Mike Gravel's 2020 campaign is closing up shop

The quirky campaign is spearheaded by teenagers who run his Twitter feed.

Long-shot Democratic presidential hopeful Mike Gravel -- an 89-year-old former Senator from Alaska whose quirky campaign is spearheaded by a group of teenagers running his feisty Twitter account -- is about to call it quits.

The campaign is closing up shop sometime in the next week, according to Gravel's campaign staff, after having missed the first and second Democratic presidential debate stage -- even though they reported meeting the 65,000 donor threshold to qualify for the second debate.

With 21 candidates who met either the donor or polling criteria but only 20 spots, the DNC was prompted to use its tiebreaker rules which gave preference to candidates who met the polling threshold versus those who solely qualified via donors, leaving Gravel out of the mix.

Gravel’s campaign will now throw their support behind another campaign as they aim to make an endorsement in the “next week or so,” Henry Magowan, the 19-year-old treasurer for the Gravel campaign, told ABC News.

They are currently deciding between Vermont Sen. Bernie Sanders, Massachusetts Sen. Elizabeth Warren, Hawaii Rep. Tulsi Gabbard, and self-help author Marianne Williamson -- a move which could give whichever campaign is chosen a considerable boost, given the more than 60,000 people who threw their grassroots support behind Gravel since they launched his campaign.

“Those are all names themselves we’ve come to appreciate during this primary campaign, and having seen their performances in the most recent debates, the Senator has great admiration for them and is considering throwing his support behind any number of them,” Magowan said.

And while the campaign may be coming to an end, the teens running the campaign already have their eyes set on another related venture: The Gravel Institute.

The Gravel Institute, campaign staffers said, will be a “leftist think tank” which will focus on “ending the American empire,” “reforming our Democracy,” and “direct action by elected officials to end injustice and suffering.”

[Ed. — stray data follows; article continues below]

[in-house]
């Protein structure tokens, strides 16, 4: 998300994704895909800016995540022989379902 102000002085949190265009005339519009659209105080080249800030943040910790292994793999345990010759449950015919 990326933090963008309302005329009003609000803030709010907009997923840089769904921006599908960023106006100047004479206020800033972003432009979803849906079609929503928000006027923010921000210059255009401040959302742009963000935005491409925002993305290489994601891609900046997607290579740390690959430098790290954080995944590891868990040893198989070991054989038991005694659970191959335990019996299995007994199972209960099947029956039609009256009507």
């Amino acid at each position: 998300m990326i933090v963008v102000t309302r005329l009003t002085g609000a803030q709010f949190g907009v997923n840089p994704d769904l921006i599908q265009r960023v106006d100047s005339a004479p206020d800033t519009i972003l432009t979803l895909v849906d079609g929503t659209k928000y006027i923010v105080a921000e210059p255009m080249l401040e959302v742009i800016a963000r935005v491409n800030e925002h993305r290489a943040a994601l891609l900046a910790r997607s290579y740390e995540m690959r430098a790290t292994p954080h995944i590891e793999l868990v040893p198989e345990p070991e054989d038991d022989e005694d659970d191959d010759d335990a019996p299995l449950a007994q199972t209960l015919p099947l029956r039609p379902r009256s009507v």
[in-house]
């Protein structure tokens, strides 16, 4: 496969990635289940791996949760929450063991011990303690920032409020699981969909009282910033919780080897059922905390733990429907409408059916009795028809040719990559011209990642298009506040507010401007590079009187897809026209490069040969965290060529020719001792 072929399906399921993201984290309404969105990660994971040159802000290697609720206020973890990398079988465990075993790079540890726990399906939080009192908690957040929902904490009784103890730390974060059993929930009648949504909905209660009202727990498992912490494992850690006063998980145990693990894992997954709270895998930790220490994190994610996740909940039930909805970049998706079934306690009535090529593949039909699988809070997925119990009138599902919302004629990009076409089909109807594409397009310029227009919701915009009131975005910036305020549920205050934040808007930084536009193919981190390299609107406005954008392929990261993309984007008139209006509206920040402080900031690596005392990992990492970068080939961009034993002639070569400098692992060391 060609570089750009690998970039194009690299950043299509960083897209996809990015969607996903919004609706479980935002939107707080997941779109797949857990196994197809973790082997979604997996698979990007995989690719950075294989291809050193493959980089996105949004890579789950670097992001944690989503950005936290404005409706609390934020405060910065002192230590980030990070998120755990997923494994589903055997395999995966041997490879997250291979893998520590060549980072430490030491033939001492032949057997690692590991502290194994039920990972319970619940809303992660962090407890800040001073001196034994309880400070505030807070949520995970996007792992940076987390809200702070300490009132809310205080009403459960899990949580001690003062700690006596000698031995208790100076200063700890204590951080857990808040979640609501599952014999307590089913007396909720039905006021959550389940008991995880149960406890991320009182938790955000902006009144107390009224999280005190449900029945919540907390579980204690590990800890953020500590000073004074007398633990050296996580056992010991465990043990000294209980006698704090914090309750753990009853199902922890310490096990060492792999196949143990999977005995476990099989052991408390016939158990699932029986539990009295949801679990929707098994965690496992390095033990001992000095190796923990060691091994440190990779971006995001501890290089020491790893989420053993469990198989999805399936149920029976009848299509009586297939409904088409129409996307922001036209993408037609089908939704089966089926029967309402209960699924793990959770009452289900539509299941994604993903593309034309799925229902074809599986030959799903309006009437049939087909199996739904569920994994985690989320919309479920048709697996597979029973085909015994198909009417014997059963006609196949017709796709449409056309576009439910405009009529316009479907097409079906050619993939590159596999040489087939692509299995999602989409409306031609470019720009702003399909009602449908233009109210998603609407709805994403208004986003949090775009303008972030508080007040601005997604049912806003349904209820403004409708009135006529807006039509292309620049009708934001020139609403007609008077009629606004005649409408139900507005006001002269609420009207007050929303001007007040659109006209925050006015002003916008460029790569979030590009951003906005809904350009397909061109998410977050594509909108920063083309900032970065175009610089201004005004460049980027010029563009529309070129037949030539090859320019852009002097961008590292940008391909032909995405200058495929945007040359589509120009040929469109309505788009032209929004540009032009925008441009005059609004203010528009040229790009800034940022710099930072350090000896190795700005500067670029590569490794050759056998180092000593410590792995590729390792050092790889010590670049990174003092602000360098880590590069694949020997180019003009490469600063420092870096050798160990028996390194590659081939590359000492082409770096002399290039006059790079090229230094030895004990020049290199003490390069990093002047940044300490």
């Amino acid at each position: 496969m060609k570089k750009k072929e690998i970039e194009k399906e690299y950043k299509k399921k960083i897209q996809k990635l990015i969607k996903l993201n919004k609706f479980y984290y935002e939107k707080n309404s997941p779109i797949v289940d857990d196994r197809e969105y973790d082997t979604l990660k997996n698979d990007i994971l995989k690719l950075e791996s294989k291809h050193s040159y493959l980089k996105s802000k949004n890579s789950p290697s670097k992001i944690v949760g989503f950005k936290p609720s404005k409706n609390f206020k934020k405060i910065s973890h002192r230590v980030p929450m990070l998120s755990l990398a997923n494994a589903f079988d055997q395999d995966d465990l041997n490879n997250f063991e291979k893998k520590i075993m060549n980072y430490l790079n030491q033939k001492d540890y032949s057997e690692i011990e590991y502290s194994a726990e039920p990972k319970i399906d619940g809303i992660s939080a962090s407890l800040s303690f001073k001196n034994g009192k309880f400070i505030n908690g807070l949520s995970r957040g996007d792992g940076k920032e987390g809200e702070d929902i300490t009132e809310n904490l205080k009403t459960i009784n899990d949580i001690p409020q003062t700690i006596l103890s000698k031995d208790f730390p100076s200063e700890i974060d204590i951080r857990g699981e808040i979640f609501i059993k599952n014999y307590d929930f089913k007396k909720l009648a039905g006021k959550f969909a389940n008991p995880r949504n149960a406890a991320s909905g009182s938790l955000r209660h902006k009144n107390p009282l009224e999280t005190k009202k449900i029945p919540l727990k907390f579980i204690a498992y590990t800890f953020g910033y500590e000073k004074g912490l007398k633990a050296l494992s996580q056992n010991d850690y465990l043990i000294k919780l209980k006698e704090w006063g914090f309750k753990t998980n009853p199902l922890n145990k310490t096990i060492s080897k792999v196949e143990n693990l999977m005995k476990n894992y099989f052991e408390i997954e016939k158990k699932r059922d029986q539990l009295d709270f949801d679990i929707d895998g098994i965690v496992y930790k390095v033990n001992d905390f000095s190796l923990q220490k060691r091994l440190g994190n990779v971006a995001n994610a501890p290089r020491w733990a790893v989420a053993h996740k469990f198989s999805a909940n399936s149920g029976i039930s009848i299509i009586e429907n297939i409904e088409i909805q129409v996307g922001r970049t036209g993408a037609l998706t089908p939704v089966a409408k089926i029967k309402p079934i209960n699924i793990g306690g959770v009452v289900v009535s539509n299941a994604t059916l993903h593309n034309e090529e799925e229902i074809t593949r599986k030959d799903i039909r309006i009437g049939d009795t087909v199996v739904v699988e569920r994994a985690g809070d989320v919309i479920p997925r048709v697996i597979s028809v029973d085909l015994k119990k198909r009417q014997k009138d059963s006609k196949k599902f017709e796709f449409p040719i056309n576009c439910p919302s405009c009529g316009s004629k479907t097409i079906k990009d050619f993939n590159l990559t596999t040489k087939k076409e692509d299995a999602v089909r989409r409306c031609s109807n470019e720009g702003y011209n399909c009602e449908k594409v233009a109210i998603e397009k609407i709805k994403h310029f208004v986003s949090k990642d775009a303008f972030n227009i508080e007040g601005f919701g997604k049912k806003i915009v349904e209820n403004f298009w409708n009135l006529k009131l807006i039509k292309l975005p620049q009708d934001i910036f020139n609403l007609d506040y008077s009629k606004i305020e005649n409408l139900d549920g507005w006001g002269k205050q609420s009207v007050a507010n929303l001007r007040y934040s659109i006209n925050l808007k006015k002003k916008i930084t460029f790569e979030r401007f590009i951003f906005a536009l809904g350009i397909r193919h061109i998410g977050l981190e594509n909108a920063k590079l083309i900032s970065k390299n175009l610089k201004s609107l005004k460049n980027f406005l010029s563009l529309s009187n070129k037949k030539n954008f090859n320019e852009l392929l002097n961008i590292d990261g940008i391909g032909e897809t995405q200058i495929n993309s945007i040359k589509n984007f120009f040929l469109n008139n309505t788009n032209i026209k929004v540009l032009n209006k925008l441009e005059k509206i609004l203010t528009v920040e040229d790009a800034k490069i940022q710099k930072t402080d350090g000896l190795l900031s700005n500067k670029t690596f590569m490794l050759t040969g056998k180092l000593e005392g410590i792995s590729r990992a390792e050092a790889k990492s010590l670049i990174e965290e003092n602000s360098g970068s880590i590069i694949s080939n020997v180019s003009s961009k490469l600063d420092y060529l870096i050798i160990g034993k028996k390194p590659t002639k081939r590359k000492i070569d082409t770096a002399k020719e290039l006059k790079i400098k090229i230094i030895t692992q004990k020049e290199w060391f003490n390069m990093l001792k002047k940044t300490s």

On Gravel's Twitter feed, the staffers offered a glimpse into the types of action they foresee the institute calling for.

“As an example, the Chair of House Oversight could subpoena every migrant in detention -- throwing a massive wrench in an inhuman and decrepit immigration machine and single handedly forcing change,” the campaign tweeted.

The central mission of Gravel’s candidacy was to push the Democratic Party far to the left -- especially on foreign policy -- and to advocate for a “legislature of the people.”

And even though they did not officially make the debate stage, Magowan said he'll still head into his sophomore year this fall at Columbia University with a marked sense of achievement.

“The fact that we qualified is a success in itself,” Magowan said of the campaign’s milestone in reaching the donor criteria. “Every single person we talked to in the political faction told us we can’t be doing what we're doing and we weren't going to make it. But we went to Detroit, we made it into the spin room, we met [DNC Chair] Tom Perez. Our support and our success is easily quantifiable while other candidates you saw on the stage are struggling to get traction.”

Magowan made directly cited candidates such as Colorado Sen. Michael Bennet and Maryland Rep. John Delaney, who have less social media following but made the stage because of polling criteria.

“Delaney spends millions just to get where we are in our social media reach," Magowan told ABC News. "They’re wasting millions trying to do what we’ve been able to do as a couple of kids. I think what the Senator always says is we should judge nations in society by how they treat the oldest generation and the youngest generation,” he said. Though Magowan said their campaign “hasn’t particularly been treated well," he believes their “authentic message continues to resonate among thousands of Americans.”

The campaign plans to donate their remaining funds to charity, and after the second debate which Oks and Williams attended in Detroit, Michigan, is looking at organizations which “ensure clean water to Flint.”